He who turns a sinner from the error of his way will save a soul from death. —James 5:20
The Dalton brothers were infamous outlaws during the late 1800s in the US. They started out on the right side of the law as officers. But then they followed a gradual descent into crime and became known for bank and train robberies. Their day of reckoning came when they tried to hold up two banks at once. Hearing of the robberies, the townspeople armed themselves and began to fire on the Dalton Gang. When the smoke cleared, Emmett Dalton was the sole survivor.
After serving 15 years in the penitentiary, Emmett was pardoned and set free. While in prison, he had come to see the error of his ways. So when he was released, he wanted to deter young people from a life of crime. Drawing from his own experience, Emmett wrote and starred in a film about the Dalton Gang in which he showed the folly of being an outlaw. In many ways, Emmett’s film was telling others: “Do not enter the path of the wicked” (Prov. 4:14).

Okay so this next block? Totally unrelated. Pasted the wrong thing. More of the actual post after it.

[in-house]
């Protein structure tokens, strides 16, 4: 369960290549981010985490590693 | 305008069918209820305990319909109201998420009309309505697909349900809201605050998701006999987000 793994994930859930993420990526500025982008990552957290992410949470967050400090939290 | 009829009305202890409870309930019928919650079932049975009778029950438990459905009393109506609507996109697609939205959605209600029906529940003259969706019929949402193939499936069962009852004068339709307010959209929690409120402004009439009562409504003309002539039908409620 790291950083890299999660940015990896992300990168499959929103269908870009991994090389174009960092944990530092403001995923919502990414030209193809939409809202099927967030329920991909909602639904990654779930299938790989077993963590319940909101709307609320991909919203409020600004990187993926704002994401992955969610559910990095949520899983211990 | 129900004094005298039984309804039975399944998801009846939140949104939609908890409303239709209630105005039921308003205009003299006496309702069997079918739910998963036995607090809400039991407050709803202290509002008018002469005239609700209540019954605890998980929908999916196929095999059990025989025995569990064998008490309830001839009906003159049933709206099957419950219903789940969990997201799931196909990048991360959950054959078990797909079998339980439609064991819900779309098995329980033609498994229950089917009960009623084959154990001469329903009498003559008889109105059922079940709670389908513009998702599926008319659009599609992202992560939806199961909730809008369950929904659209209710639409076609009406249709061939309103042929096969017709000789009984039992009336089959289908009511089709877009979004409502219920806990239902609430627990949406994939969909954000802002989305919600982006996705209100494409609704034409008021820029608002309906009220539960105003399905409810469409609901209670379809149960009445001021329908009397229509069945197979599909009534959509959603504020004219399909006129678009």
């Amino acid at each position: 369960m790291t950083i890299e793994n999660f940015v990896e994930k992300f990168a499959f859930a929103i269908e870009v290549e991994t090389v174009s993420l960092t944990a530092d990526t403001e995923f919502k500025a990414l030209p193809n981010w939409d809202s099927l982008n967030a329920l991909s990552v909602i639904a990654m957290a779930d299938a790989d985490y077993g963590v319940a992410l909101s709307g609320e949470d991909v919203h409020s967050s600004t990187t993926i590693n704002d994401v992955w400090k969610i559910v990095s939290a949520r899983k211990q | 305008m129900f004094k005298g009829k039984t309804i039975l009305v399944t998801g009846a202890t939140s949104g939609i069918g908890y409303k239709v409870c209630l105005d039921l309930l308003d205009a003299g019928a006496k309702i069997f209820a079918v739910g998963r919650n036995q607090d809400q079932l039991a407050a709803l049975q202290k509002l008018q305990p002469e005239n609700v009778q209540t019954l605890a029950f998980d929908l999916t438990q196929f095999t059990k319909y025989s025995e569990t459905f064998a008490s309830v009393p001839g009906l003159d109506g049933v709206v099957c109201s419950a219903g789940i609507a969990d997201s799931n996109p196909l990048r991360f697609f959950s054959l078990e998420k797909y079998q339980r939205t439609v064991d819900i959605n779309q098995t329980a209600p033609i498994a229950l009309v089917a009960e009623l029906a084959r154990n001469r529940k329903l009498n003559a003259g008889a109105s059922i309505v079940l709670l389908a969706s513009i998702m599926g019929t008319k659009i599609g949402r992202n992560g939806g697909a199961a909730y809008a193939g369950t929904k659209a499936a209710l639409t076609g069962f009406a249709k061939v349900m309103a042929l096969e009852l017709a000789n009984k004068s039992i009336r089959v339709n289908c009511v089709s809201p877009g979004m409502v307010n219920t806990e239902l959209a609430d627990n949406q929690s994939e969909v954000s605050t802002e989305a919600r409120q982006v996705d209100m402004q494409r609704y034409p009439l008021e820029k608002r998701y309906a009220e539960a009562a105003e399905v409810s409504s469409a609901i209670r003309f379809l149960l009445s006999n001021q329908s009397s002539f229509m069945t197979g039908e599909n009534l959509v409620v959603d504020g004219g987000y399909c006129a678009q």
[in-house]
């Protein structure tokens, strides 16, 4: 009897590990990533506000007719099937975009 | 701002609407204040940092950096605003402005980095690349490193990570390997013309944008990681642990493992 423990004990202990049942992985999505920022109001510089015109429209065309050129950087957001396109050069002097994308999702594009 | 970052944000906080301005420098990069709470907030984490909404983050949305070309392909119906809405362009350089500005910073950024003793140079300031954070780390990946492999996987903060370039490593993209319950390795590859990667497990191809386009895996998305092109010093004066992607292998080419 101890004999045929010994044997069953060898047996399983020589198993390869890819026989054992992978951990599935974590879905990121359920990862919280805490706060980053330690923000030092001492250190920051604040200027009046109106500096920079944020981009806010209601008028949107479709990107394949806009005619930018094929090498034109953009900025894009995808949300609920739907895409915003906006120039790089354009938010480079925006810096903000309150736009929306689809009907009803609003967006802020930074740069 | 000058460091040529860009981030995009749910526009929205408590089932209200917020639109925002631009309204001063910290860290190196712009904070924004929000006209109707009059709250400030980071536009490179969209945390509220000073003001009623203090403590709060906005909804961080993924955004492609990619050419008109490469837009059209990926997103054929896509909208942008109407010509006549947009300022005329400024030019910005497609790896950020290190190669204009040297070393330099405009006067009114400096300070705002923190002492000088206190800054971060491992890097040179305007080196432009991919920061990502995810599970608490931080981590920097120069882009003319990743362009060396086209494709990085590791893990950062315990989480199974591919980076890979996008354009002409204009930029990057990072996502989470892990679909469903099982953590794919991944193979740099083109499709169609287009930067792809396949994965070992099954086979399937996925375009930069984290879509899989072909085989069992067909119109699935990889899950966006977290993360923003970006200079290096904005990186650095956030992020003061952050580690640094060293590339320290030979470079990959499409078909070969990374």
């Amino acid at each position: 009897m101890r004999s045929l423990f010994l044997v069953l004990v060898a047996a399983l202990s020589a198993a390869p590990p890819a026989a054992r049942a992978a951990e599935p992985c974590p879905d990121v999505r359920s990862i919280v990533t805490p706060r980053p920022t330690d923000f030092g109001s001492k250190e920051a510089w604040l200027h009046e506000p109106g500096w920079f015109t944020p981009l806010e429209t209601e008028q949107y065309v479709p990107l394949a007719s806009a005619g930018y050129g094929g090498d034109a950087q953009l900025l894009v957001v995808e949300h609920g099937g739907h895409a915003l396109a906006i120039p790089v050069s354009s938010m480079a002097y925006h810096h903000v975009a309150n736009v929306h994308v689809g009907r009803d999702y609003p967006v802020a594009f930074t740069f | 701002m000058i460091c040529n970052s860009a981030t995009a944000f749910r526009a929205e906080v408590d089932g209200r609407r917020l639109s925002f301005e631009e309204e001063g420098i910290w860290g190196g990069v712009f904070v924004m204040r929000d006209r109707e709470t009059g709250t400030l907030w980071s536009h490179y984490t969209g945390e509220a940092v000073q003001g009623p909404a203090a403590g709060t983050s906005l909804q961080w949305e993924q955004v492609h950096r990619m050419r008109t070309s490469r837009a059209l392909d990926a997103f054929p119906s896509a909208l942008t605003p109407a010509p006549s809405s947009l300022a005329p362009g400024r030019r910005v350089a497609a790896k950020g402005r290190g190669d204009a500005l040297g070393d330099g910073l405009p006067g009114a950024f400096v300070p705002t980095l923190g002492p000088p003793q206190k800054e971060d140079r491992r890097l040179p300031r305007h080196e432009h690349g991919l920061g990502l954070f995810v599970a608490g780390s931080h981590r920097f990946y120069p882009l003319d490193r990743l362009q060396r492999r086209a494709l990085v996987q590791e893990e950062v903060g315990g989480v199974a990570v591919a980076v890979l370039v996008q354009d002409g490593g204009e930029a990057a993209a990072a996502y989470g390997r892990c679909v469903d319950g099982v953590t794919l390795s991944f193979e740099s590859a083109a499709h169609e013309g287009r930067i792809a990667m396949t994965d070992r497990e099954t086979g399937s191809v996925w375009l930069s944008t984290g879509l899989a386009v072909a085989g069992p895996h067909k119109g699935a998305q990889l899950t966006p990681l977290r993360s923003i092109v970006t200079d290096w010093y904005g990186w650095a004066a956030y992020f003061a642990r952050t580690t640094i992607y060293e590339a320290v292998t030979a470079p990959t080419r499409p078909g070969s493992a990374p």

In a similar way, when we have sinned but have genuinely repented and experienced God’s forgiveness, we can tell our own story. We can encourage others not to make the same mistakes we have made. James wrote, “He who turns a sinner from the error of his way will save a soul from death” (5:20). —Dennis Fisher
If others learn from our mistakes,
And it saves them from the pain
That we ourselves experienced—
Then it wasn’t all in vain. —Sper
When we learn from our mistakes, we are less likely to repeat them.